Samsung Ends Mobile Production in China

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by Teuta Franjkovic · 3 min read
Samsung Ends Mobile Production in China
Photo: Shutterstock

Samsung has ended mobile telephone production in China hurt by competition from domestic rivals in the world’s biggest smartphone market.The shutdown of last China phone factory comes after it cut production in the last two factories.

Technological giant Samsung Electronics Co Ltd announced it halted its mobile telephone production in China.

The reasons are, as said by the company, big competition on the Chinese market where domestic producers are taking a huge bite. It all started in June this year when the company had to cut production at the plant in Huizhou. Also, late last year they had to close a factory as well.

South Korean company had also problems related to rising labor costs in China and the economic slowdown in this country tackled by US-China trade war as well. However, the company is not the only one. Sony announced closing of their Beijing operations as well saying they will continue production in Thailand.

Still, even though US President Donald Trump is doing everything to reduce Chinese production for the American smartphone giant Apple, the truth is that this company is still relying much of its production exactly there.

During the first quarter of the year, Samsung’s share of the Chines market decreased to 1%. Just for comparison, back in 2013, the market share accounted for more than 15%. However, during the last few years, other local producers took the bigger challenges that resulted in companies as Xiaomi and Huawei growing at a much faster pace.

An analyst at Cape Investment & Securities, Park Sung-soon noted that in China, people are generally buying either low-priced smartphones from domestic brands or high-end phones from Apple or Huawei so Samsung has “little hope there to revive its share.”

From the company, they said that it was an enormously difficult decision for them to leave China production but that they had to do it in order to boost efficiency. It added, however, it will continue sales in China.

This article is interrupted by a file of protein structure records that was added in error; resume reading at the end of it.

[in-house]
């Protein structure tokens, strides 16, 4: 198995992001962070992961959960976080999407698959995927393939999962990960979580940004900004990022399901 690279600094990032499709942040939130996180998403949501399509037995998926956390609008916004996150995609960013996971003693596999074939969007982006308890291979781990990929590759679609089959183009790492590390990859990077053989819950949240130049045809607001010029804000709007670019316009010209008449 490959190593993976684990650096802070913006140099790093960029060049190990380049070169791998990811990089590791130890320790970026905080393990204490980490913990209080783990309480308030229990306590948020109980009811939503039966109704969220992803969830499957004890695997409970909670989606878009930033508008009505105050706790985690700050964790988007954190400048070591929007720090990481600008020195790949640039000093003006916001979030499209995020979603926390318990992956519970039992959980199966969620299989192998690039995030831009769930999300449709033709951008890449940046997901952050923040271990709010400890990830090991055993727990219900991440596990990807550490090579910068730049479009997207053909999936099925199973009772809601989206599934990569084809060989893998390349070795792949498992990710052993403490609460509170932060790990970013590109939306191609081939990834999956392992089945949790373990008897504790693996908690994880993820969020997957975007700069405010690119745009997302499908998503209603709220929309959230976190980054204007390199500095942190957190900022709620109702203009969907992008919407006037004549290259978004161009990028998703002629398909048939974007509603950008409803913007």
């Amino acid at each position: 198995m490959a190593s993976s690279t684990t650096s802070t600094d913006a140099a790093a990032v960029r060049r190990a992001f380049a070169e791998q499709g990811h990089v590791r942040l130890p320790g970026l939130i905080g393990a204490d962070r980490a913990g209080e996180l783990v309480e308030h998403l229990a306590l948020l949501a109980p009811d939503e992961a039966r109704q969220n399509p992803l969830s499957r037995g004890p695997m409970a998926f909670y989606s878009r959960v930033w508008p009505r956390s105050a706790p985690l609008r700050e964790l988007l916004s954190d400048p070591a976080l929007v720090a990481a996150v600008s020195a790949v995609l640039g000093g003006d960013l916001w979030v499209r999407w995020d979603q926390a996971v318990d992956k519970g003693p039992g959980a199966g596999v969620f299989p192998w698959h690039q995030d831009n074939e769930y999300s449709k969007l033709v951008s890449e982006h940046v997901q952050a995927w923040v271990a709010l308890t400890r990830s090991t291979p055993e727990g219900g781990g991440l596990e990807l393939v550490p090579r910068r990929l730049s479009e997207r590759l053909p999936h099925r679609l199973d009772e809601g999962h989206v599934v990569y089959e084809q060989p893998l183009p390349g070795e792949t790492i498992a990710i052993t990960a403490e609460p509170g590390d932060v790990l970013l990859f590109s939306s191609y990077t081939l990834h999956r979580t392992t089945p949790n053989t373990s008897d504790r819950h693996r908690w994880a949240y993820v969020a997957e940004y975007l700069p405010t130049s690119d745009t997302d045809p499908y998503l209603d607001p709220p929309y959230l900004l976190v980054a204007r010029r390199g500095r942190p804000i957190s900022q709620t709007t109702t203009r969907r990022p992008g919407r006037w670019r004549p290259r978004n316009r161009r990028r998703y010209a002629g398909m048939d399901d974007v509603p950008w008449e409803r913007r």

As per the statement:

“The production equipment will be re-allocated to other global manufacturing sites, depending on our global production strategy based on market needs.”

The Huizhou plant was built back in 1992 but the company didn’t want to elaborate its capacity or number of staff. Be it as it may, a South Korean media said it employed 6,000 workers and was making 63 million units in 2017.

According to the company’s annual report, back in 2017, Samsung produced 394 million handsets around the world but in the last few years, it has expanded smartphone production in lower-cost countries, such as India and Vietnam.

However, we shouldn’t forget to stress out that Samsung had its problems with Chinese factories. Back in 2012 In June 2012, China Labor Watch (CLW) published an investigative report on ten supplier factories for both Apple and Samsung.

They were investigating the fact that the treatment of this corporation’s manufacturing workers was far from the ideal with the long the list of illegal and inhumane violations including over 100 hours of forced overtime work per month, unpaid work, long-standing hours, underage workers, age and gender discrimination, non-existing worker safety, as well as verbal and physical abuse.

Samsung now was forced to close all 12 factories that it directly owned and operated in China but there is no guarantee that it won’t be making the same mistakes in other developing countries.

In June this year, the company said to invest $116 billion over the next decade or so to take on Intel Corp. and Qualcomm Inc. in the business of making advanced chip processors, quickening an effort to take greater control of the global semiconductor industry. At the time of writing, Samsung stock was down by 2.56% to 47.600 wons.

Business News, Internet of Things News, Market News, Mobile, News
Teuta Franjkovic

Experienced creative professional focusing on financial and political analysis, editing daily newspapers and news sites, economical and political journalism, consulting, PR and Marketing. Teuta’s passion is to create new opportunities and bring people together.

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